Hi, I am working on something with multiple documents and was wondering if there is a way to create a separate scratch pad for each one.
Someone with much more experience may come along and correct me, but since I’m here procrastinating I figured I’d respond. The Scratch Pad works on a project level, so you just have one per project, though you can use the dropdown box at the bottom (showing “Destination”) to create a new document or append to an existing document all or any selection of your scratch pad notes. (If you create a new document with the notes, it will be titled “Note [timestamp]” and put in a folder Scrivener creates entitled “Scratch Pad Notes” down at the bottom of your Research folder in the Binder.) Much of the beauty of the scratch pad lies in it being a floating utility window, so you can keep it always accessible wherever you are in Scrivener, regardless of what other windows you have open, and you can have it available even when you’re viewing a different program (provided of course that Scrivener is running in the background). So you can easily jot notes while reading a webpage or working on your DVD or whatever.
If you want to create notes specific to your individual documents within the project and keep them as notes rather than part of the document, you can open the Inspector panel and use the Document Notes in that. Those will stay attached to that single document.
Hope that helps a little!
There are really three levels of notepads in Scrivener, and which one to use depends on the context of the notes, but given knowledge of all three I doubt you’ll find yourself lacking a place to put your thoughts.
As you’ve already partially identified, and MimeticMouton has explained, the Scratch Pad specialised as a collection tool. You can easily put it on the side of your screen and use it to aid in the collection of research material, or periodically jot down ideas as you work elsewhere. Just what you would expect from the term “scratch pad”. In the future, the scratch pad will be even more specialised in this way: it will cease to be a project-bound tool and operate on its own, letting you capture ideas even before you’ve opened the project—or before you build one.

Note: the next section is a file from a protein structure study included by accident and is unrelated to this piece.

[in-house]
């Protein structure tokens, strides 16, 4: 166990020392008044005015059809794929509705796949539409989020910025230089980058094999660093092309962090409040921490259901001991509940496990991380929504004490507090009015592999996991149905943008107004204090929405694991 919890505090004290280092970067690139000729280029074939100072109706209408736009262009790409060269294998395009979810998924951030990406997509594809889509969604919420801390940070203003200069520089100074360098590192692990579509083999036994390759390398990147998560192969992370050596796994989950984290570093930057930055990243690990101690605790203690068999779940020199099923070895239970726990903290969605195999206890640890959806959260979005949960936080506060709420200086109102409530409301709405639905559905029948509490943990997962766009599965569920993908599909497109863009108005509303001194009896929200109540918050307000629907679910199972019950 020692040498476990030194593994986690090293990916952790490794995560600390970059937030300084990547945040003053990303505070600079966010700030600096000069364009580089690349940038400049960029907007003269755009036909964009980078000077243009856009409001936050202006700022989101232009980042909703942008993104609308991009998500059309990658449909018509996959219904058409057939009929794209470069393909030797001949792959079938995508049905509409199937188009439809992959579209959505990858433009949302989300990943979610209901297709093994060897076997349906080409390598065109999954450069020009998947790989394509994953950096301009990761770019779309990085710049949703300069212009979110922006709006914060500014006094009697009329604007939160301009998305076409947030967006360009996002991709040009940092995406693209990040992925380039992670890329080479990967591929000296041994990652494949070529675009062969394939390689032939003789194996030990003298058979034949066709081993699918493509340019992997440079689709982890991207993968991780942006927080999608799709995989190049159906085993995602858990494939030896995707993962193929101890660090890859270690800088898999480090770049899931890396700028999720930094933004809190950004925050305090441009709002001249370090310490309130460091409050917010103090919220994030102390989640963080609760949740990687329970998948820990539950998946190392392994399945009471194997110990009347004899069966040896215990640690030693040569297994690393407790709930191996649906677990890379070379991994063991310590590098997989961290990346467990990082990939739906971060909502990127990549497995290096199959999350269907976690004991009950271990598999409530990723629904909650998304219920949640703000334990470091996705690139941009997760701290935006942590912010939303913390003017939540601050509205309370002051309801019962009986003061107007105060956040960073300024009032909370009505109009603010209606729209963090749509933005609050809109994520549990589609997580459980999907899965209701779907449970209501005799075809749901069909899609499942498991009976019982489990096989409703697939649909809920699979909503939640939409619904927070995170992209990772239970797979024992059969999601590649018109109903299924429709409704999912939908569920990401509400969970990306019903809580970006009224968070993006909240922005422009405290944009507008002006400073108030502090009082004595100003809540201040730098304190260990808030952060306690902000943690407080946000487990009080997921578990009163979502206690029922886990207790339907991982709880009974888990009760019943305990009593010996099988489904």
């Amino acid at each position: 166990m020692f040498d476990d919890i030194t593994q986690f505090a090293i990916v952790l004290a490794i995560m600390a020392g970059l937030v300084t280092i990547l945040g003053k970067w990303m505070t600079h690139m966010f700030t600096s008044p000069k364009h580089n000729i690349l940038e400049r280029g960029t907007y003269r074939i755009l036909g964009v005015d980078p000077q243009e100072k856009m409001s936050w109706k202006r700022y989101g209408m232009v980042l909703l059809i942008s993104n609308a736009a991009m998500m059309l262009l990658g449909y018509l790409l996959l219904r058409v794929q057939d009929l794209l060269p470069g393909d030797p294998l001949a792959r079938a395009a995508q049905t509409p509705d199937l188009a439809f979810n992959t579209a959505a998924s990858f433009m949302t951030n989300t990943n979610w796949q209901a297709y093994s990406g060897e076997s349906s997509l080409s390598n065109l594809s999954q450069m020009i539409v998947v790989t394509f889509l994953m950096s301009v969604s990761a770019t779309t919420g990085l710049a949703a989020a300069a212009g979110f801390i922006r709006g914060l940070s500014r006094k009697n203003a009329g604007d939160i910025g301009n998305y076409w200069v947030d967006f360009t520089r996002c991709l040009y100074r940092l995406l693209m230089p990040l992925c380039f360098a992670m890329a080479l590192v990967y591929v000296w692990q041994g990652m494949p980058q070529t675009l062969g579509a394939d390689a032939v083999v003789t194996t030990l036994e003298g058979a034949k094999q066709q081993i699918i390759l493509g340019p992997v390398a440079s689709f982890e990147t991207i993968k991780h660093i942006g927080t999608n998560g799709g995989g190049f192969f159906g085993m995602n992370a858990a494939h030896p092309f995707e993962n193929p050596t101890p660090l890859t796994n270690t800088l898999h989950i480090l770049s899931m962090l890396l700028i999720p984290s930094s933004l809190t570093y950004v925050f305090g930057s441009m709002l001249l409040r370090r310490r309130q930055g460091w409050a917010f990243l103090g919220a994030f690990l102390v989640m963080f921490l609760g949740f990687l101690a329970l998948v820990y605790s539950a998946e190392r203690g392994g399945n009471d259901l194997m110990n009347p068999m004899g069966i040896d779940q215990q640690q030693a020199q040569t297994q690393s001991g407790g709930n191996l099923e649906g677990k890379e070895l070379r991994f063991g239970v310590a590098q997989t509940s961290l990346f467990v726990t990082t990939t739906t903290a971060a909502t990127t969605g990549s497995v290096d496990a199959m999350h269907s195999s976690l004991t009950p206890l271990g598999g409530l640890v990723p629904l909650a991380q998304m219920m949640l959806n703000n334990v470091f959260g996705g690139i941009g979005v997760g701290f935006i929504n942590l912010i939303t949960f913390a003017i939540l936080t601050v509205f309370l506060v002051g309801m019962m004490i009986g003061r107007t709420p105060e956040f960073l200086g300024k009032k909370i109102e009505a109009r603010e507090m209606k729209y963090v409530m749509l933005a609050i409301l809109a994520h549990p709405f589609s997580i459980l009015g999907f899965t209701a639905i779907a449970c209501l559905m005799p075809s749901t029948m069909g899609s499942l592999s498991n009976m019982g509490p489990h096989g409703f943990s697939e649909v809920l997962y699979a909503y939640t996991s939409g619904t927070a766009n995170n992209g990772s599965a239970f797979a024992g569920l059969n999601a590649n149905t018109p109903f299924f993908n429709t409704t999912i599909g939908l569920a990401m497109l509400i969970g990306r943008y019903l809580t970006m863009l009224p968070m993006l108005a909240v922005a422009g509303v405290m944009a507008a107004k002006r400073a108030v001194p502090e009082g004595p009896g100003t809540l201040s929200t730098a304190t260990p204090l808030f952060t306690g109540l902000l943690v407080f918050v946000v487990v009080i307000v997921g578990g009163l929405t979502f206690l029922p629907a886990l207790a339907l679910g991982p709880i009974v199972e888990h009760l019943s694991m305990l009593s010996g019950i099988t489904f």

The next level is Project Notes. These are a little tucked away, but you can get at them by opening up the Inspector and switching the note mode to Project, using the small drop-down menu above the notepad area. These are notes which are relevant to entire project. They are the things you’ll want access to no matter what you are currently editing, but would still like immediate access to in the Inspector. In the future, you’ll also be able to edit these notes in a separate window as well, increasing the visibility of the feature and letting it fill in the gap of a project-note-window, which will be vacated when Scratch Pad becomes a more universal tool.
Lastly, there are the document notes themselves. Actually, anything in the Binder can have notes, so it’s a bit of a misnomer to call them “document notes”. If you load up a photograph and turn on the inspector, you’ll see you can add notes to that photograph.
You could argue there is a fourth form of note-keeping—simply making a new document in the Binder and turning off “Include in Draft”. These are nice for the types of notes you’d like to see alongside the manuscript itself. Perhaps your chapter summary paragraphs right at the top, so when you click Edit Scrivenings you get your ideas along with your words.
So as you can see, they all have their subtle advantages and disadvantages. Some can be visible anywhere, others require you to change editing sessions, and some don’t even need a project to be open at all.
Thank you so much. This was so totally helpful